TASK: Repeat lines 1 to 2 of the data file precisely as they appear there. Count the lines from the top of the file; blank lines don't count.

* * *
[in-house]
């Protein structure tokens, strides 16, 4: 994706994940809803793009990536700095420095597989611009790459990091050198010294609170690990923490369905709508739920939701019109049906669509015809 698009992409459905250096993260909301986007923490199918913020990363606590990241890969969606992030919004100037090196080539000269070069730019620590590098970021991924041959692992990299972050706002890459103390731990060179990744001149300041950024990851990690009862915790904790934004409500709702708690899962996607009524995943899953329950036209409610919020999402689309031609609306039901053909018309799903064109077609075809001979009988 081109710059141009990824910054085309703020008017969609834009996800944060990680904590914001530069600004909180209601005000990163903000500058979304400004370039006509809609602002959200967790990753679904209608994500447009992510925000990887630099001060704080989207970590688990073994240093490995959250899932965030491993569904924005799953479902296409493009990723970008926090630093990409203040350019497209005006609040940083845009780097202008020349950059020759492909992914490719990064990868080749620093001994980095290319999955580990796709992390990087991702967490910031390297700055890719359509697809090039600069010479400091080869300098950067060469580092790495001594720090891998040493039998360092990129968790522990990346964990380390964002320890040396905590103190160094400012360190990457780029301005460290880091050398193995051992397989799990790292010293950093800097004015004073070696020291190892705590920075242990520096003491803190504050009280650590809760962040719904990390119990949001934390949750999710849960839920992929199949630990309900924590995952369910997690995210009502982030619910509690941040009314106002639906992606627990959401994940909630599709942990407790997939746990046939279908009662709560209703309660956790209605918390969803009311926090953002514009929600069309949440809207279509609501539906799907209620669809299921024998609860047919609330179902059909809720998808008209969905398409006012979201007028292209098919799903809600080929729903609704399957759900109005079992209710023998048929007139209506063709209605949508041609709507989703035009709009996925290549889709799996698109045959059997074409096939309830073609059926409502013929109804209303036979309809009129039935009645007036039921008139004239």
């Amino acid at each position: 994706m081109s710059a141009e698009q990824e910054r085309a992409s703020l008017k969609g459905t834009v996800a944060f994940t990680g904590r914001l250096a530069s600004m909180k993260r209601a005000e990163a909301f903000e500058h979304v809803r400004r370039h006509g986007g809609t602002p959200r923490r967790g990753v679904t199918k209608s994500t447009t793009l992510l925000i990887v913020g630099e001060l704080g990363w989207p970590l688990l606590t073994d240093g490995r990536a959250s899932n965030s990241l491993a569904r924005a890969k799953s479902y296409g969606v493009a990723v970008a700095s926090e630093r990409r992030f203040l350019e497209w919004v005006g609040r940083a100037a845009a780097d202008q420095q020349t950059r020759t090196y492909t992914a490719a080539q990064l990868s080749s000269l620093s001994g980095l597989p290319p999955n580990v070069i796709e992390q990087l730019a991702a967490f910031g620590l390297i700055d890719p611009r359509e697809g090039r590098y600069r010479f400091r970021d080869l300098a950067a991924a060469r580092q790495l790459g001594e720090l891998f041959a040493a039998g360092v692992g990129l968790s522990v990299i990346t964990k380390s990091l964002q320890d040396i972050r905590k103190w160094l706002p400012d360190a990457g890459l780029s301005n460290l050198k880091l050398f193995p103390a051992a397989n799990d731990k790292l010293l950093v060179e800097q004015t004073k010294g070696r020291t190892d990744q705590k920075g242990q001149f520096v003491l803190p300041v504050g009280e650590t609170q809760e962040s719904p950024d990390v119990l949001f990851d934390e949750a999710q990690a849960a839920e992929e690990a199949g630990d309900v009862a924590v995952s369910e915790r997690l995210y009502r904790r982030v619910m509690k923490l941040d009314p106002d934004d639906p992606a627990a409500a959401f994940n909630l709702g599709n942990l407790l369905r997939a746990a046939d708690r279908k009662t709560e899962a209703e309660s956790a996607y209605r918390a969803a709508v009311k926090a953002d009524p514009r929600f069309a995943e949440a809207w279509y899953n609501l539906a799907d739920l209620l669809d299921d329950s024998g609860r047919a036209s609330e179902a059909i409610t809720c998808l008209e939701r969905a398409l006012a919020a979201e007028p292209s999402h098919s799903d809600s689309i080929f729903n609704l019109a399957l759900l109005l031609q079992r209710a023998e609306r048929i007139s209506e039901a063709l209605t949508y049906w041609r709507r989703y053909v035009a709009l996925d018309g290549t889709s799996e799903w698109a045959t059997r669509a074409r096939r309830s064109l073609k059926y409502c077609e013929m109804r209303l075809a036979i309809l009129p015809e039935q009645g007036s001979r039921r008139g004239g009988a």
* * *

[in-house]
């Protein structure tokens, strides 16, 4: 994706994940809803793009990536700095420095597989611009790459990091050198010294609170690990923490369905709508739920939701019109049906669509015809 698009992409459905250096993260909301986007923490199918913020990363606590990241890969969606992030919004100037090196080539000269070069730019620590590098970021991924041959692992990299972050706002890459103390731990060179990744001149300041950024990851990690009862915790904790934004409500709702708690899962996607009524995943899953329950036209409610919020999402689309031609609306039901053909018309799903064109077609075809001979009988 081109710059141009990824910054085309703020008017969609834009996800944060990680904590914001530069600004909180209601005000990163903000500058979304400004370039006509809609602002959200967790990753679904209608994500447009992510925000990887630099001060704080989207970590688990073994240093490995959250899932965030491993569904924005799953479902296409493009990723970008926090630093990409203040350019497209005006609040940083845009780097202008020349950059020759492909992914490719990064990868080749620093001994980095290319999955580990796709992390990087991702967490910031390297700055890719359509697809090039600069010479400091080869300098950067060469580092790495001594720090891998040493039998360092990129968790522990990346964990380390964002320890040396905590103190160094400012360190990457780029301005460290880091050398193995051992397989799990790292010293950093800097004015004073070696020291190892705590920075242990520096003491803190504050009280650590809760962040719904990390119990949001934390949750999710849960839920992929199949630990309900924590995952369910997690995210009502982030619910509690941040009314106002639906992606627990959401994940909630599709942990407790997939746990046939279908009662709560209703309660956790209605918390969803009311926090953002514009929600069309949440809207279509609501539906799907209620669809299921024998609860047919609330179902059909809720998808008209969905398409006012979201007028292209098919799903809600080929729903609704399957759900109005079992209710023998048929007139209506063709209605949508041609709507989703035009709009996925290549889709799996698109045959059997074409096939309830073609059926409502013929109804209303036979309809009129039935009645007036039921008139004239």